For that, you may use the toponymy, or the elevation values in the index lines, because, having just 2 index lines can give you the direction of the slope.

After you know where is the highest point, the Vs or the Us (depending on the relief), point to a direction. If this direction is toward lower altitudes, this is a ridgeline, if it’s toward high altitudes, it’s a valley.

I know that this may sound complex to you the first time you hear it. So, let’s see an example : 

Is this the mountain top and this is a Ridgeline that goes down this way, or this is the mountain top …. and this is a river path that goes down this way.

To answer this question …  not only, but the simple key to answering this is to know where is the high altitude.

If I slip this elevation value following the index line, it will be here.

From these two elevation values, I know that the high altitude place is this, and the low altitude place is this.

So because this little Us point toward the low altitude, this is a ridgeline …. and because this little Vs point toward the high altitude, this is a valley that goes down following this path.

Another way to differentiate between a valley and a Ridgeline without using contour lines is to know that it’s impossible for water to be up in a ridgeline.

In this example, it’s not a Ridgeline that has water in the top line because it’s impossible,  so it’s a valley.

From that, this is the high altitude place, and all the rain get accumulated and go down here.

If you still don’t know how to differentiate between a valley and Ridgeline on a topographic map, no problem, because you will have another chance in this next question.

 

Quizzes & questions

Quiz #1

What is the elevation value of the contour line that the red arrow point on?

  1. 8640
  2. 8660
  3. 8860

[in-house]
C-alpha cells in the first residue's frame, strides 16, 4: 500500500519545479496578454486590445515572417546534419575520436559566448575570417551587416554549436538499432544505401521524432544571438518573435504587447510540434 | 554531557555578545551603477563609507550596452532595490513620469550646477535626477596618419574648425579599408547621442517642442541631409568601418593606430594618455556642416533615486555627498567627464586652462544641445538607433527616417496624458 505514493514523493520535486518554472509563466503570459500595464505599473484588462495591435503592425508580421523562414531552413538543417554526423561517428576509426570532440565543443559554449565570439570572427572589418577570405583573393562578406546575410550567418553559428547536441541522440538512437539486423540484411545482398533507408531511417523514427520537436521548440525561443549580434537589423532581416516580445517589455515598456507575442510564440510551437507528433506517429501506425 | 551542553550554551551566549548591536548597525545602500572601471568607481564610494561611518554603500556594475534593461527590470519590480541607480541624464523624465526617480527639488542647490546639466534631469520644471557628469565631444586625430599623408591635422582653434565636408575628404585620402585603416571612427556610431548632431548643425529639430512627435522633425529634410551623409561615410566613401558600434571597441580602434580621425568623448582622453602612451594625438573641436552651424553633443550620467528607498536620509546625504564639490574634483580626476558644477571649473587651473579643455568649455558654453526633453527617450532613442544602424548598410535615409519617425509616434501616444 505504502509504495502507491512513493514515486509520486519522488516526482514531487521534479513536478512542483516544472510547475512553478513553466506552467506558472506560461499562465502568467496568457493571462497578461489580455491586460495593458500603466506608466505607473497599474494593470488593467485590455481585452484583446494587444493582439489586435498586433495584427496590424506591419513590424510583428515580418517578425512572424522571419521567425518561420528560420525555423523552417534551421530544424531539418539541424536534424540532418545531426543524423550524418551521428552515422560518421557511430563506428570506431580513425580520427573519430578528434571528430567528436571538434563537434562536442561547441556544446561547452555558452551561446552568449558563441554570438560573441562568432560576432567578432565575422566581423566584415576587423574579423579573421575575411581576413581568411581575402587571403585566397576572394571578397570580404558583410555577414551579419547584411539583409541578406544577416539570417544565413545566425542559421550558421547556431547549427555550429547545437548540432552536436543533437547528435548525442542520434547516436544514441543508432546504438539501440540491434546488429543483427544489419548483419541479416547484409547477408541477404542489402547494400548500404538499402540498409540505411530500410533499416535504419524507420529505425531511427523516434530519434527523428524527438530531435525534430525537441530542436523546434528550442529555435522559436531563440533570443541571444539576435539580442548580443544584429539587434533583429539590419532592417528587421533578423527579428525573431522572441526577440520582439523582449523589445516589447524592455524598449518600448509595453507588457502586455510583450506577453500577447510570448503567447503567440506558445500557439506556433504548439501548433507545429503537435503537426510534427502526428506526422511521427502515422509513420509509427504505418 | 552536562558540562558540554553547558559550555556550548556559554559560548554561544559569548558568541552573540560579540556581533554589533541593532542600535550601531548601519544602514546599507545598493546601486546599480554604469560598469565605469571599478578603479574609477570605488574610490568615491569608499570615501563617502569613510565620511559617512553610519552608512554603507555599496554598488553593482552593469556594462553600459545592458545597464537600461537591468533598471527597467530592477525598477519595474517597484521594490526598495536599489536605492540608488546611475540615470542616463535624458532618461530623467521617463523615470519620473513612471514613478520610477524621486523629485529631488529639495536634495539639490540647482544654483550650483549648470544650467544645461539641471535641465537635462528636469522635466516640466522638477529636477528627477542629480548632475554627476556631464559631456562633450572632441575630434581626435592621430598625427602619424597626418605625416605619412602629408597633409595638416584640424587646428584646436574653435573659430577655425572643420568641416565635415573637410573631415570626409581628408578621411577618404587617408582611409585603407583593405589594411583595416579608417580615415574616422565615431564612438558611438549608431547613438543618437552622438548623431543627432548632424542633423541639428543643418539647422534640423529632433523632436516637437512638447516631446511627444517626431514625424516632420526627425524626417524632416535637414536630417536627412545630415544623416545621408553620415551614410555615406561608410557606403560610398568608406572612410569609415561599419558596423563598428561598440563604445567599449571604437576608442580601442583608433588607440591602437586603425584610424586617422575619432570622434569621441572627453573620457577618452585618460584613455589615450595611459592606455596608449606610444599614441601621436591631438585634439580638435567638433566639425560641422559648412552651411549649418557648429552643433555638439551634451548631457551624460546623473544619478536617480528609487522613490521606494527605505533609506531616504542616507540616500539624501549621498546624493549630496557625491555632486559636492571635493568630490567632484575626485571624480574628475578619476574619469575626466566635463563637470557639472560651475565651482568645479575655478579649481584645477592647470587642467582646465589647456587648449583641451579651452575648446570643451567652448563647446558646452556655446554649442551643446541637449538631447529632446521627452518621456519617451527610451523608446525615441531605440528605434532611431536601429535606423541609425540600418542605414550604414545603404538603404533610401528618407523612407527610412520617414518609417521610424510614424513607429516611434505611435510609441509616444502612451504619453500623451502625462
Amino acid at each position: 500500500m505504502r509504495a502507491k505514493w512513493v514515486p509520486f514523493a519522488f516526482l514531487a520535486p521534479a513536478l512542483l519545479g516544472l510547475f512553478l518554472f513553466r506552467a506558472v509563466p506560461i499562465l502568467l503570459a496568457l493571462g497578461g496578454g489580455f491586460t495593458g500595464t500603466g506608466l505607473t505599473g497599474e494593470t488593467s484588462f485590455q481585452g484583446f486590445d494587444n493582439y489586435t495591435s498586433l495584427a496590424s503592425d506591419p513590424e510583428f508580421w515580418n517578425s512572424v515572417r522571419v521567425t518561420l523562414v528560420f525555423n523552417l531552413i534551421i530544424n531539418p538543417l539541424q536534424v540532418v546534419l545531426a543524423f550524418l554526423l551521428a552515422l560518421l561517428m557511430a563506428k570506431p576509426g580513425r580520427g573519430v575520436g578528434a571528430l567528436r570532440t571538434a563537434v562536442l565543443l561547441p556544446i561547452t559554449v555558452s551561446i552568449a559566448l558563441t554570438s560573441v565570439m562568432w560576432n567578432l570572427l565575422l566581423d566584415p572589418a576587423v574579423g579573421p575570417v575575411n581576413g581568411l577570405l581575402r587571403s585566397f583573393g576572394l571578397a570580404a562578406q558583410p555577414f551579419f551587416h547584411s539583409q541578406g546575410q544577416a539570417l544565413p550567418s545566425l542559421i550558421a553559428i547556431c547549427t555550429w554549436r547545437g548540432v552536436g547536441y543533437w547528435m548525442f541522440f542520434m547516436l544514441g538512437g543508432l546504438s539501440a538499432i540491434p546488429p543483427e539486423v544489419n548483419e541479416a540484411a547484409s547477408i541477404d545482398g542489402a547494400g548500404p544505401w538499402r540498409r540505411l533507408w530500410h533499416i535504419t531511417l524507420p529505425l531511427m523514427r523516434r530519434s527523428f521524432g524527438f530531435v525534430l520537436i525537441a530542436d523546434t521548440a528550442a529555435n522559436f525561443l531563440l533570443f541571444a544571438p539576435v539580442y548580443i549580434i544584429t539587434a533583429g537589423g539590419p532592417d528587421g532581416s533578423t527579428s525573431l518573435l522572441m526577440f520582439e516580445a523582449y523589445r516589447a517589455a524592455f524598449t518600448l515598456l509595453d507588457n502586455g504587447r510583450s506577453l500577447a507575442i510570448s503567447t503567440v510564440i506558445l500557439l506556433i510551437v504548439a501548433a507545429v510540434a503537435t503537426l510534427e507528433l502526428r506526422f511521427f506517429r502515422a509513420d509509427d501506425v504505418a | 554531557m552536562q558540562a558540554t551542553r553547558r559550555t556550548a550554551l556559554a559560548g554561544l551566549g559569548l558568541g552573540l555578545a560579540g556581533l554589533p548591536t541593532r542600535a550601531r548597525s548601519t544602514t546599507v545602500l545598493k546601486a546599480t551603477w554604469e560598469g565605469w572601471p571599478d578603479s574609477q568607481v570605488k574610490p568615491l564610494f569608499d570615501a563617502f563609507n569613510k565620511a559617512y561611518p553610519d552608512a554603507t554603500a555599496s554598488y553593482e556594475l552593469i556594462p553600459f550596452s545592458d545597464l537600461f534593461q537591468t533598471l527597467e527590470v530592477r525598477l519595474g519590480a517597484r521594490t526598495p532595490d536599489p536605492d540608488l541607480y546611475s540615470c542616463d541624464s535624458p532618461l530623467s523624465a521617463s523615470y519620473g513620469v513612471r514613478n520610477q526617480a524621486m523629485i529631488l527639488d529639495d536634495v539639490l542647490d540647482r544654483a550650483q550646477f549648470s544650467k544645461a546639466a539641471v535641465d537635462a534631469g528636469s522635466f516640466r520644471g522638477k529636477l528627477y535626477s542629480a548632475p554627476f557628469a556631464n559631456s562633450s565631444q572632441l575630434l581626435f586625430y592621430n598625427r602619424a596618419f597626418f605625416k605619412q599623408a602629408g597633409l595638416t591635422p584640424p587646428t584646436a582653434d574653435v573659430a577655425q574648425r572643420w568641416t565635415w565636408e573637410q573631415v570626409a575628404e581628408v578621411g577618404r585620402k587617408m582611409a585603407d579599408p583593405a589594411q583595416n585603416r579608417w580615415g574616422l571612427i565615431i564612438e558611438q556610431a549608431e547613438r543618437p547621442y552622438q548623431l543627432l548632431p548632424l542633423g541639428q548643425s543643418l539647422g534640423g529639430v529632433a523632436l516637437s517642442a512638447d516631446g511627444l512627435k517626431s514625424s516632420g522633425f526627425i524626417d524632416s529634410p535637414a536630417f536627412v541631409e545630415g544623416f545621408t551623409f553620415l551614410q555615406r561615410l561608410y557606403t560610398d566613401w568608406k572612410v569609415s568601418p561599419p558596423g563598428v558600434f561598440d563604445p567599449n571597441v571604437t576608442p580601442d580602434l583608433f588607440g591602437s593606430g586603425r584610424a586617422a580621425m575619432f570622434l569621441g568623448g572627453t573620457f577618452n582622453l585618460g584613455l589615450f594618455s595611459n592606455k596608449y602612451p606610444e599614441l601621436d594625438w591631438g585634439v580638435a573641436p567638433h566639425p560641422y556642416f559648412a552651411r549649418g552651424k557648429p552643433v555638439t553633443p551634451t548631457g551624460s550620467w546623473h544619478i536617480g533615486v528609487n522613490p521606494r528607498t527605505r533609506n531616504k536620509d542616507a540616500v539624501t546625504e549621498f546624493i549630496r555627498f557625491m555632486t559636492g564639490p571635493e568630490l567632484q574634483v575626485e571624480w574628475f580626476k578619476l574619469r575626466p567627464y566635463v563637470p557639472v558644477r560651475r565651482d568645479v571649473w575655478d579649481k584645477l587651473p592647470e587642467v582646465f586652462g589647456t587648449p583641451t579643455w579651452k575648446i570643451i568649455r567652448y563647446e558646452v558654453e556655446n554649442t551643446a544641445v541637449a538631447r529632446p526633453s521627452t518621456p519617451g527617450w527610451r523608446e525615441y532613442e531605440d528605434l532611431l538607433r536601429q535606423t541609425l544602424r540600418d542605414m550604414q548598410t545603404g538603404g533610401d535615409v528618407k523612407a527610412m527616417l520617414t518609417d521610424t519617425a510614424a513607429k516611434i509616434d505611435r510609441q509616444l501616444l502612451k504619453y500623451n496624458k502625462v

SHOW ANSWER

The first thing we should search for to answer this quiz is to know the contours interval.

To do that, we have to use these two index contour line elevation values.

Between 8600 and 8800 we have 200 of difference and 5 contour lines. So, each contour interval represents 40 feet of difference.

So if we start from this contour line of 8600 and we go up, our contour line will have the value of 8660 feet, so the correct answer is the B.

Quiz #1

What represents the place that the arrow point on?

Credit: una.edu

A- A saddle

B- A depression

C- A Mountain peak

SHOW ANSWER

The correct answer is a depression and not a mountain peak because inside the contour line circle we have little dashes that represent a low land or depression.

Quiz #1

The line marked with the red line, is it?

  1. A Ridgeline
  2. A Valley

 

SHOW ANSWER

Here, like I’ve said before, to differentiate between a ridge and a valley, we have to know the direction of the slope.

From these two elevation values, we know that the slope goes down this way. And because the Vs point to the opposite direction of the slope, the red line, represents a valley path and not a ridgeline.

Quiz #1

Let’s say that the blue line represents an intermittent creek. if the top of this map excerpt is the north, what is the direction that this intermittent creek will follow?

A- West to East

B- East to West

C- Impossible to know

SHOW ANSWER

This is a tricky question because here we don’t have any elevation value.

But we know that this line represents an intermittent creek. And just from this information, we know that this Vs represent a valley path and not a ridgeline.

If it was a ridgeline …. This place will be high in altitude and this place low in altitude. But because it’s a valley …, it’s the opposite, this place is higher than this, so the water we go from East to the west, and the correct answer is B

Question

Describe the relief that you will follow if you went hiking from point A to point E?

 

SHOW ANSWER

In this map excerpt, we have two elevation values … two mountain peaks, a little hill, and an intermittent creek.

So if I want to describe my trail from point A to the point E, this is what I will say :

Starting from the mountain peak, at point A I will hike down following this ridgeline to this saddle at point B.    then I will hike in the direction of this creek to this point with the elevation blah blah (you can calculate it using the elevation values), then I get around the intermittent creek following this intermediate contour line. Then I will hike up to the top of the hill marked with the letter E.

That’s all for this article, don’t forget that you can interact with us in the comments section below sharing for example, what is the questions that you get correct and what’s not.

Thank you for watching and see you in the next video.